3. Are travel cancellation costs due to COVID-19 allowable as direct charges to sponsored projects?

Specific federal guidance on this topic is not yet available. Many airlines are waiving change fees or are offering full refunds for trips that you wish to change. Because the Uniform Guidance explicitly directs us to follow our policies and because we are expected to have consistent treatment across all fund sources, we expect that sponsors will allow cancellation costs as direct charges to grants and contracts in this set of circumstances. In order to be allowable, the traveler must have requested and been denied a refund. The documentation of such a request should be stored with the award file. Tracking those transactions will allow for corrections in the event that funding agencies issue contradictory guidance.

4. How should credits from cancelled travel costs be handled on sponsored projects?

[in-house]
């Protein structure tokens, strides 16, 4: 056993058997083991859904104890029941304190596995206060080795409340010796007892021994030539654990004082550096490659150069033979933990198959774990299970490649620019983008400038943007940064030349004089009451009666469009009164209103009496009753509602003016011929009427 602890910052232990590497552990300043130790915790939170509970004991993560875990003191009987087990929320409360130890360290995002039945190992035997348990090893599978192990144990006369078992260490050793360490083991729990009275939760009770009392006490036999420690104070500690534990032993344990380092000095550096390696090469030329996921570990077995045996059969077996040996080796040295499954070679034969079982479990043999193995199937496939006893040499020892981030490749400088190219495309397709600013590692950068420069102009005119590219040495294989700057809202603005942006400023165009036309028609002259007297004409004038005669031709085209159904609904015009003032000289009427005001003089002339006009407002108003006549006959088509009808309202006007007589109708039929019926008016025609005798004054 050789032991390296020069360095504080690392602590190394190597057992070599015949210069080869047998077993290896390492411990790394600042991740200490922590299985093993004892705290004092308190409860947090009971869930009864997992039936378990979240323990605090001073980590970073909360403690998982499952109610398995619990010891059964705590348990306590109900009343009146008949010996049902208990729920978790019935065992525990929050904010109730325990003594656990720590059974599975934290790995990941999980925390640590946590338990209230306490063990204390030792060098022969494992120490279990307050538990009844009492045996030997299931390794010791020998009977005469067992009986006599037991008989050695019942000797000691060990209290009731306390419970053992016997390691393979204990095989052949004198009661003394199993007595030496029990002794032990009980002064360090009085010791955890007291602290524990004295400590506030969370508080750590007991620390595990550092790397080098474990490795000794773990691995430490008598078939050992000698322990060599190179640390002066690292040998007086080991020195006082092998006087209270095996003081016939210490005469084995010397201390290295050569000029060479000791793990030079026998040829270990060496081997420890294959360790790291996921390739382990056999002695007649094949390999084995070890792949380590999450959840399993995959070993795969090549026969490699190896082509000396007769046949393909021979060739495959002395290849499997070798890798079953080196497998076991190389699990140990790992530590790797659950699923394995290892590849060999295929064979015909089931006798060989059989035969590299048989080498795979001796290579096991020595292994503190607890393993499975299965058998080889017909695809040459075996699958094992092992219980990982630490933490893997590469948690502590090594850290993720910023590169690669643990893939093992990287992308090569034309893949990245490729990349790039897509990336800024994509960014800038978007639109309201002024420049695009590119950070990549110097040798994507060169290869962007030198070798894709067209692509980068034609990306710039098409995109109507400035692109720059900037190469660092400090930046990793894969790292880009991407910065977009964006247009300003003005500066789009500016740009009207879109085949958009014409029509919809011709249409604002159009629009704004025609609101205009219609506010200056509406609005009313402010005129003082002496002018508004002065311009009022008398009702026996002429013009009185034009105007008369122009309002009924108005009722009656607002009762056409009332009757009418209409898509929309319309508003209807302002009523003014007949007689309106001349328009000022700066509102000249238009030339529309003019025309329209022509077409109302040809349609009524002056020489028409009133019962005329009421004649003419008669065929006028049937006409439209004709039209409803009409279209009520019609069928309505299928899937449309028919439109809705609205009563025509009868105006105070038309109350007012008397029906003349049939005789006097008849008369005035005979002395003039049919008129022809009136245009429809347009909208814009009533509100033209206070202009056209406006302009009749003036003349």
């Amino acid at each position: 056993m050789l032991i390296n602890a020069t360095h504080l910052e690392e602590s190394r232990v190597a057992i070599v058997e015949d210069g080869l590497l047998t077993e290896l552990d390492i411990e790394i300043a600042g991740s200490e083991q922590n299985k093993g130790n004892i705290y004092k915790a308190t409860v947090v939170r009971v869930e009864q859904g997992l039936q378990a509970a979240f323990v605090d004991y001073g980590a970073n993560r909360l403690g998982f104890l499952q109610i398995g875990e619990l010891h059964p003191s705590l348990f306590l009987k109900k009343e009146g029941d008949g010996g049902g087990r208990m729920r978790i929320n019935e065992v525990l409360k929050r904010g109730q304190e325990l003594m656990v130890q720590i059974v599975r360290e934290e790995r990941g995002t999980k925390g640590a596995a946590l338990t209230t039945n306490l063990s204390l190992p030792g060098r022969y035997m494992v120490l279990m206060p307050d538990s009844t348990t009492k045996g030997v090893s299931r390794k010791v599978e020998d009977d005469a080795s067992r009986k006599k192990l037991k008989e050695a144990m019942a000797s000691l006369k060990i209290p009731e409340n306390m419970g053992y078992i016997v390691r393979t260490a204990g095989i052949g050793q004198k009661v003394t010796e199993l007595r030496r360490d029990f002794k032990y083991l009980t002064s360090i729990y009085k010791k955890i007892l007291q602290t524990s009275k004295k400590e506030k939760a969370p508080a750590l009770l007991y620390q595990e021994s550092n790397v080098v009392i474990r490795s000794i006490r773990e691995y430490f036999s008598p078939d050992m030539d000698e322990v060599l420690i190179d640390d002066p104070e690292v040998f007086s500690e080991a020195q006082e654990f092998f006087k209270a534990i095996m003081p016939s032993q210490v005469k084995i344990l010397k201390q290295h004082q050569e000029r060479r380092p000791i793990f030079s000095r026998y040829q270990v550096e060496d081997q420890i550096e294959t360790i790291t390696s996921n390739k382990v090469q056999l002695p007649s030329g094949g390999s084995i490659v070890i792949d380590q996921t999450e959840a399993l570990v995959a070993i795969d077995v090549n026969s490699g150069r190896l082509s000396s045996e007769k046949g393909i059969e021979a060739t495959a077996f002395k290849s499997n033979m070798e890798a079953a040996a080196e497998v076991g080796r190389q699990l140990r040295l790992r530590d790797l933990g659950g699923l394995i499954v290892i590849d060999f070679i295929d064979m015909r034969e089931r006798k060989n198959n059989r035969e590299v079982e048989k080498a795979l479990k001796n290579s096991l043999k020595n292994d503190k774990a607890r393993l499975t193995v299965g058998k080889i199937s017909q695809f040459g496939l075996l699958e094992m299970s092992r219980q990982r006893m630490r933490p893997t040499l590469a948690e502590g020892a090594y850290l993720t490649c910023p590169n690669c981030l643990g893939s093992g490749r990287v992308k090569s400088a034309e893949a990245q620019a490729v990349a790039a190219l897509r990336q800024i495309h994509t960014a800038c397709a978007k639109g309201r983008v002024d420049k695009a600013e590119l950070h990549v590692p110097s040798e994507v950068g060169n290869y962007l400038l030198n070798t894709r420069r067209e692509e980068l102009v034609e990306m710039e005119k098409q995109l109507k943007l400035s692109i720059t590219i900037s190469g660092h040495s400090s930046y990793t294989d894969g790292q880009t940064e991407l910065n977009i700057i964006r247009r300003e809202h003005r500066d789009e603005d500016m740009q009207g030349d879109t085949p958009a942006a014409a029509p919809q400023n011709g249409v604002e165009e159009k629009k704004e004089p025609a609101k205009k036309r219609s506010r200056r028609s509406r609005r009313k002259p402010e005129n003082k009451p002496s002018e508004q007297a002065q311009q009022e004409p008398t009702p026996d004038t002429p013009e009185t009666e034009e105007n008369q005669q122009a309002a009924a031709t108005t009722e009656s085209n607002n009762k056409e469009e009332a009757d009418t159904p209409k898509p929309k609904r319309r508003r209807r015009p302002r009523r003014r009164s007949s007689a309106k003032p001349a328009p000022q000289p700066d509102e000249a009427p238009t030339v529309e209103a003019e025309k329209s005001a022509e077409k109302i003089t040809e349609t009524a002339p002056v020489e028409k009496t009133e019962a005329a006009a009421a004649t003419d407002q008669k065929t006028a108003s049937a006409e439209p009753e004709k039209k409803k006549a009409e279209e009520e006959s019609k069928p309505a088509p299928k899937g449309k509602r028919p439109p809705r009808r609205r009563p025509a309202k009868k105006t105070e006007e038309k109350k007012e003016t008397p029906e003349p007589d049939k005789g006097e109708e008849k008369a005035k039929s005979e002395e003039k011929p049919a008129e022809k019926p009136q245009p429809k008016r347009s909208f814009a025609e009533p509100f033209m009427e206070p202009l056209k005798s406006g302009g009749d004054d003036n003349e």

If a traveler has charged (e.g., through a travel advance) an airline ticket or other travel cost to a sponsored project, and then that trip is later cancelled, the credit must accrue to the sponsored project.

5. If an individual is unable to return home immediately because of travel restrictions due to COVID-19, can their salary continue to be charged to a grant while they are awaiting the lifting of travel restrictions or the availability of transportation? Does it matter if they are able to work on the grant (e.g., telecommuting activities) or not?

The federal agencies have not yet issued guidance on this topic. However, because 2 CFR 200.430 requires consistency across all funding sources but allows variation depending on employment terms for different classes of employees and different appointment terms, we believe it likely that any salary allowed regardless of whether an employee is paid on a sponsored or non-sponsored fund source. Watch for updated guidance as it becomes available.

6. If a researcher chooses to travel related to their work (e.g., to fulfill a grant responsibility such as present a paper or attend a meeting to discuss research) despite the NMT's suspension of non-essential travel, can salary still be charged to the award – even if they need to stay travel longer than originally anticipated?